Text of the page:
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‘A mini Jack Bauer’: The PIRUS Project Experience


‘A mini Jack Bauer’: The PIRUS Project Experience

Friday, December 20, 2013
Author: 

Rachel Burdette, PIRUS Project Intern

Summer 2013

 

“So basically I’m a mini Jack Bauer, but behind a desk.”

That is how I explained my summer internship at START to my mom. I was so excited to have found my “summer-employment home;” I couldn’t help but be a little overzealous in the description. While I myself am not racing around the world taking down terrorists, the research team I am aiding this summer makes these kinds of missions possible. Without the analyzed intelligence and data START provides, the government could not draft missions with complete comprehension of current global situations nor with full confidence that they are executing the best course of action. START analyzes everything from the methods regarding how terrorists gain access to weaponizable materials to the effectiveness of counterterrorism tactics. My specific team, the PIRUS project (Profiles of Individual Radicalization in the United States), studies extremist individuals who adopted their radical beliefs within the United States. With our results in hand, the U.S. government can adapt their counterterrorism tactics to intervene in the radicalization process.

The life of a PIRUS intern is similar to that of Alice in Wonderland. We’re given a clue and we follow it down the rabbit hole finding more and more clues and leads until we exhaust them all. As we strive to compile a list of names to include in our Radical Database, we must thoroughly investigate as many known terrorist organizations and individual radicals as possible, particularly those in the States.

I find it so amazing how relevant my work is. Our current efforts could directly influence policy once our project is completed. Even more so, the individuals I am researching and coding have already had a hand in shaping our society. Some showed us that terrorism is not simply a foreign crime.

As I have spent time combing through these individuals and getting into their heads, I have realized that being radical does not always make you a violent madman. Radicalization prompts society to progress and evolve; however, the method in which one professes his extremism dictates whether he goes down in history as an innovator rather than criminal. As U.S. citizens, we are blessed with a government that allows us to voice opposition. The Civil Rights movement and those currently fighting for LGBT rights exemplifies the effectiveness of these nonviolent pathways. With patience, determination and conviction, radical beliefs can be accepted and integrated into society’s norms. With violence, terror and destruction, radical beliefs can be feared and further isolated from society’s standards. The PIRUS project’s goal is to provide the government with a map and course of action as to where to intervene and how to guide radicals onto the nonviolent path.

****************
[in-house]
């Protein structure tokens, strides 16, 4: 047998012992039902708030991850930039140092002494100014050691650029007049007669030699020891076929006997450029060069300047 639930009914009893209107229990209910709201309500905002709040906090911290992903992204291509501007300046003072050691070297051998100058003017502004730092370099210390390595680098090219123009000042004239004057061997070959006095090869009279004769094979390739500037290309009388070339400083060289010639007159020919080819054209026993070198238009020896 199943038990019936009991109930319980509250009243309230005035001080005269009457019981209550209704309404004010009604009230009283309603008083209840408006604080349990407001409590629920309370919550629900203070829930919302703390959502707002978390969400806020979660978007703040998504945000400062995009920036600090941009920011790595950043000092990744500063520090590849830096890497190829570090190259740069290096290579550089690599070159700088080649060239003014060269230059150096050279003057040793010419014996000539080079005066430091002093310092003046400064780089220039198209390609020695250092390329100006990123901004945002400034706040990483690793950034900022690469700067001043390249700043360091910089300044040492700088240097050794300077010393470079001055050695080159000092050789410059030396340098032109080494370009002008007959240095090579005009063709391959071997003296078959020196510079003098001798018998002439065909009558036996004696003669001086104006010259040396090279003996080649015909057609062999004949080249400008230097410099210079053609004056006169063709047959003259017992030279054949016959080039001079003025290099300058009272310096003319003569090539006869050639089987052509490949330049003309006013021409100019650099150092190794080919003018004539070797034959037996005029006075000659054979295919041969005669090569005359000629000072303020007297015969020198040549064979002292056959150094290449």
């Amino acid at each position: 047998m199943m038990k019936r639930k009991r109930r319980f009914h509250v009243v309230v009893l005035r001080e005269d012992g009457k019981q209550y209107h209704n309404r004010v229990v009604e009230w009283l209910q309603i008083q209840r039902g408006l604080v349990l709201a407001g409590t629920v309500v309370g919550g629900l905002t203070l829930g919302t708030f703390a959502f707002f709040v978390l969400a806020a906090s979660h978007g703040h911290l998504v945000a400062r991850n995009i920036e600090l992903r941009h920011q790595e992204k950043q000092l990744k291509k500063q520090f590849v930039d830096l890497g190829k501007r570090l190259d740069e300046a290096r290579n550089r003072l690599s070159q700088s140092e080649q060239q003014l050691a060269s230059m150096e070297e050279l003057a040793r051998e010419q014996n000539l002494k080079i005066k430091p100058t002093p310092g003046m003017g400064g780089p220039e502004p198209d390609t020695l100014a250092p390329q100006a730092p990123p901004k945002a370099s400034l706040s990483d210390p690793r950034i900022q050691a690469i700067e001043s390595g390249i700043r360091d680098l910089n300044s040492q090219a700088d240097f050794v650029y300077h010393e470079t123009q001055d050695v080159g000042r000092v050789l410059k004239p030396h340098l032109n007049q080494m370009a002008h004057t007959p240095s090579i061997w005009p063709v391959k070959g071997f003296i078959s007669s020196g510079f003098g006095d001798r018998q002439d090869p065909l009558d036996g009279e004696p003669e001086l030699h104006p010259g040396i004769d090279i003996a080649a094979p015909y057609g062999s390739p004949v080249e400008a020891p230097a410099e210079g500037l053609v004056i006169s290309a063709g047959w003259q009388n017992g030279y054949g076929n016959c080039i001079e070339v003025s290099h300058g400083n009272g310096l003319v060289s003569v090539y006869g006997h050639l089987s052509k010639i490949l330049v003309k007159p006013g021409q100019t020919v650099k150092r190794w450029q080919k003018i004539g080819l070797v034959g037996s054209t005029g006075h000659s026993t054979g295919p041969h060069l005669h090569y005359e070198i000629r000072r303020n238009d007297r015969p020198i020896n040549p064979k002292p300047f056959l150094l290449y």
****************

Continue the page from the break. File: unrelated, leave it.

I have found passion in the PIRUS project and faith that our nation is searching for a nonviolent and permanent solution to global terrorism. I may not be Jack Bauer – I may not be flying around the world, brawling with terrorists, but my team is working to help the government end the War on Terror and that is plenty of excitement for me.

 

In furtherance of its educational and professional development mission, START invites its students to write about their research experiences with the Consortium. 

This blog represents the opinions of the author, and does not necessarily reflect the opinions of START or any office or agency of the United States Government.